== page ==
- Teacher caught on video in racist rant put on leave without pay Tuesday 5:44 PM
- Pornhub pulls Girls Do Porn videos amid sex trafficking charges Tuesday 4:49 PM
- Gina Rodriguez sings N-word on Instagram story Tuesday 4:41 PM
- Trump Jr. mocked for Hunter Biden tweet about profiting from dad’s name Tuesday 3:58 PM
- All the holiday movies and shows coming to Netflix in 2019 Tuesday 3:48 PM
- Smoke ’em, pass ’em Week 7: The QB blues Tuesday 3:29 PM
- Microsoft developing voice filters to block ‘toxic’ users on Xbox Live Tuesday 3:27 PM
- Jennifer Aniston already has 2 million followers on Instagram Tuesday 3:25 PM
- Why facials oils are a must for your winter skincare routine Tuesday 3:20 PM
- Father of mega-popular Ace Family YouTube channel accused of rape Tuesday 1:59 PM
- This Italian town ‘banned’ Google Maps after people kept getting lost Tuesday 1:31 PM
- Fornite emerges from black hole with Chapter 2 Tuesday 1:21 PM
- Everything Google announced at today’s Pixel event Tuesday 1:12 PM
- Netflix sued over line about interrogation technique in ‘When They See Us’ Tuesday 12:52 PM
- Twitch streamer says racist trolls got her banned for ‘suggestive’ outfit Tuesday 12:47 PM
The pages for the National Policy Institute, a lobbying group of sorts for white nationalists, and Spencer’s online magazine “altright.com,” vanished on Friday after Vice sent the social network an inquiry about hate groups. They had a combined following of almost 15,000 followers.
The action was taken just days after Mark Zuckerberg emphasized during his testimony before Congress that Facebook does not allow hate speech. But it wasn’t until Vice flagged the accounts that Facebook suspended them. The social network said in a statement that it identifies violating pages using human monitors, algorithms, and partnerships with organizations.
Spencer is one of the most prominent and outspoken leaders of the alt-right, a movement defined as a “re-branding of white supremacy for the digital generation” by Mark Potok, an expert in extremist groups at the Southern Poverty Law Center. Spencer is credited for coining the term “alt-right” and is seen as a thought leader for the group.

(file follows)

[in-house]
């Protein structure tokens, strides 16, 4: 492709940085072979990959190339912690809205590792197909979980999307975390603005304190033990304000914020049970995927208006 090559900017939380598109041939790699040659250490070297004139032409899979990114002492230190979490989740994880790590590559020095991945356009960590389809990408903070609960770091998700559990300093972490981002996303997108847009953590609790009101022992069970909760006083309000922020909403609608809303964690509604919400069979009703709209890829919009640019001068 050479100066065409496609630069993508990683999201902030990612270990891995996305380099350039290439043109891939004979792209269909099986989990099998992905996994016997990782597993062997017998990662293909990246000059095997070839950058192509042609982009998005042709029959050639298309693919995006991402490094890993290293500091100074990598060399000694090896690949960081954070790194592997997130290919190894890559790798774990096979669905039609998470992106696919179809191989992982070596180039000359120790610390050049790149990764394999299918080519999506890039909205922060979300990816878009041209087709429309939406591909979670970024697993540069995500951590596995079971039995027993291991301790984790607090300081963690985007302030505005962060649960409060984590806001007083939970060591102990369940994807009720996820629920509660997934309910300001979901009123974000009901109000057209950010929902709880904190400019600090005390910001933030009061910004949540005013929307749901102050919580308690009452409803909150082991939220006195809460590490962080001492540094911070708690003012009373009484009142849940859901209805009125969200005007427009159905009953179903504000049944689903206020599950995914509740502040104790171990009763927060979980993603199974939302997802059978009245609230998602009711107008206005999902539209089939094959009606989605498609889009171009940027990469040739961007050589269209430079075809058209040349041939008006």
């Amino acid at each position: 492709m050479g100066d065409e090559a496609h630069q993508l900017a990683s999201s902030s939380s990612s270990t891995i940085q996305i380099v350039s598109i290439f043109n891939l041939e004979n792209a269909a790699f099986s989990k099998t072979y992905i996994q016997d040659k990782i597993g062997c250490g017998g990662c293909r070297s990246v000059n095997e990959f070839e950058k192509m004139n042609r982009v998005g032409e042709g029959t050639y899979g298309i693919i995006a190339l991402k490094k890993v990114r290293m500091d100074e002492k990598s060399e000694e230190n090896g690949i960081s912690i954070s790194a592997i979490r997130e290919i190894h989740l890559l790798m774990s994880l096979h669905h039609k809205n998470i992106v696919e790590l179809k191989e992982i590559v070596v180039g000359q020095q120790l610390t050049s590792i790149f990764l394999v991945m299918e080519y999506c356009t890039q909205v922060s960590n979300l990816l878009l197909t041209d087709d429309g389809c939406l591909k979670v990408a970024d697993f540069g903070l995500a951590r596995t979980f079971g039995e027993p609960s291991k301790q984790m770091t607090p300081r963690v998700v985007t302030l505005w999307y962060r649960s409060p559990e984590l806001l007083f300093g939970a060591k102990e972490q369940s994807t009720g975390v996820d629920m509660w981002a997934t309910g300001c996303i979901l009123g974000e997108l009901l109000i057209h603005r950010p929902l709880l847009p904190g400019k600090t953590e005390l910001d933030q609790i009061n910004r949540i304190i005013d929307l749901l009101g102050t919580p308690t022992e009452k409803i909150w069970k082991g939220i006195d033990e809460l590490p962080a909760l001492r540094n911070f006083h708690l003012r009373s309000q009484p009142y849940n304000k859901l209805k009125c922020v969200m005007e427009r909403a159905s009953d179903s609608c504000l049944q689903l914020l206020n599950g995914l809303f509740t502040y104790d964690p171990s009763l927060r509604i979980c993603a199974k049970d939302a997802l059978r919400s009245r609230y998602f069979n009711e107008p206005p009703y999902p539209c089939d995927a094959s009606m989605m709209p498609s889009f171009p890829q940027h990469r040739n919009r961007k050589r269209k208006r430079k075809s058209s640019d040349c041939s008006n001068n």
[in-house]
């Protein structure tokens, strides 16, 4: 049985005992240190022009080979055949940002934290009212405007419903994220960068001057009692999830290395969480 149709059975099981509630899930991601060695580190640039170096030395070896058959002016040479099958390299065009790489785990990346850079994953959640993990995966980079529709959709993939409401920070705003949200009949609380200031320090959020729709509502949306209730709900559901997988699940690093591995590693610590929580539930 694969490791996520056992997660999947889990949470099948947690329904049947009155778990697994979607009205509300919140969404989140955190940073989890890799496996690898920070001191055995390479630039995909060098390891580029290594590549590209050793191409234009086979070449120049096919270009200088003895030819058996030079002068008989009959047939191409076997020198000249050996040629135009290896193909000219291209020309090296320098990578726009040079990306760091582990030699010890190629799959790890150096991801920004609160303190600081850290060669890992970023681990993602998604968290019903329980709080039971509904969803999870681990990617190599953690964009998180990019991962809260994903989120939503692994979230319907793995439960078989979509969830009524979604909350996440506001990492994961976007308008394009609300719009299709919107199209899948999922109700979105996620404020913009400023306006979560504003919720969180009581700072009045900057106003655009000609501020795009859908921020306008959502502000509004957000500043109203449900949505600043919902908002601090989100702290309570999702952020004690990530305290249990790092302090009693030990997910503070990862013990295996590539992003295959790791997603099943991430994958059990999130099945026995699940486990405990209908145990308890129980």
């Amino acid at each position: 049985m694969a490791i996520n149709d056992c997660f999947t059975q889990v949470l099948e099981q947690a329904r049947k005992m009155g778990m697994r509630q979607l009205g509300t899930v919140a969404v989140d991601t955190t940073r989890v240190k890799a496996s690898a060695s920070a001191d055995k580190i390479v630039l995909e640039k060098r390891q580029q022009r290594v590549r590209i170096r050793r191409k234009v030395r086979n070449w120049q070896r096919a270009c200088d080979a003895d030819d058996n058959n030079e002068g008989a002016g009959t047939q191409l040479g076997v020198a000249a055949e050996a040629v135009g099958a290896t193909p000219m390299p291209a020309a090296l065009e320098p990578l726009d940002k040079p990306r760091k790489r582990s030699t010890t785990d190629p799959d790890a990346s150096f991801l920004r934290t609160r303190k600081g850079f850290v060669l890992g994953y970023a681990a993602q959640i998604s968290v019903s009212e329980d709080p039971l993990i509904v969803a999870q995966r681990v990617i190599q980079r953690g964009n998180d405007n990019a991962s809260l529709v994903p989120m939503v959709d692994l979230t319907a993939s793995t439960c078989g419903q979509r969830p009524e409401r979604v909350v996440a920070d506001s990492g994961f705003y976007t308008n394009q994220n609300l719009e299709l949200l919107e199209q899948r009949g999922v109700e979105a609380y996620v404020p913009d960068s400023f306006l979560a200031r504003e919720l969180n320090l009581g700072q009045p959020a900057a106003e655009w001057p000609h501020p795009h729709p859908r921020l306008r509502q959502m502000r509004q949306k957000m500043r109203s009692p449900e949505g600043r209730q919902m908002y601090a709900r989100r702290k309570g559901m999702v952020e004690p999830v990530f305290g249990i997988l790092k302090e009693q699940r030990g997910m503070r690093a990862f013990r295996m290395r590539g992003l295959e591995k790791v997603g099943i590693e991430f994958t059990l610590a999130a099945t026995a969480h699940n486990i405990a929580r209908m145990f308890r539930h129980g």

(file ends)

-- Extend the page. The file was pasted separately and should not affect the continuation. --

Spencer’s transgressions are well documented. In 2016, he celebrated Trump’s victory by rousing a group of National Policy Institute members who responded to his speech with the Nazi salute. Spencer also led a crowd of white supremacists in Charlottesville, Virginia, two months after a rally at the same location turned deadly. The controversial figure, who openly advocates for segregation, has the goal of creating a whites-only “ethno state.” In January, the face of the alt-right was punched and a video of the Washington D.C. assault instantly went viral.
This isn’t the first time Spencer has been suspended from social media. After facing criticism for allowing hate speech, Twitter cracked down on white supremacists and deleted his account. For Facebook, its actions are a step in the right direction toward aligning its ideals with reality.
Still, a number of Facebook pages belonging to groups that potentially violate the company’s hate speech rules are still active, including AntiComm, a group of right-wing extremists that was revealed to be sharing instructions on how to create bombs, grenades, and mines. Other active groups were created by neo-nazis, some containing anti-semitic imagery and quotes from Hitler.
We have reached out to Facebook and will update this article if we hear back.
Phillip Tracy is a former technology staff writer at the Daily Dot. He's an expert on smartphones, social media trends, and gadgets. He previously reported on IoT and telecom for RCR Wireless News and contributed to NewBay Media magazine. He now writes for Laptop magazine.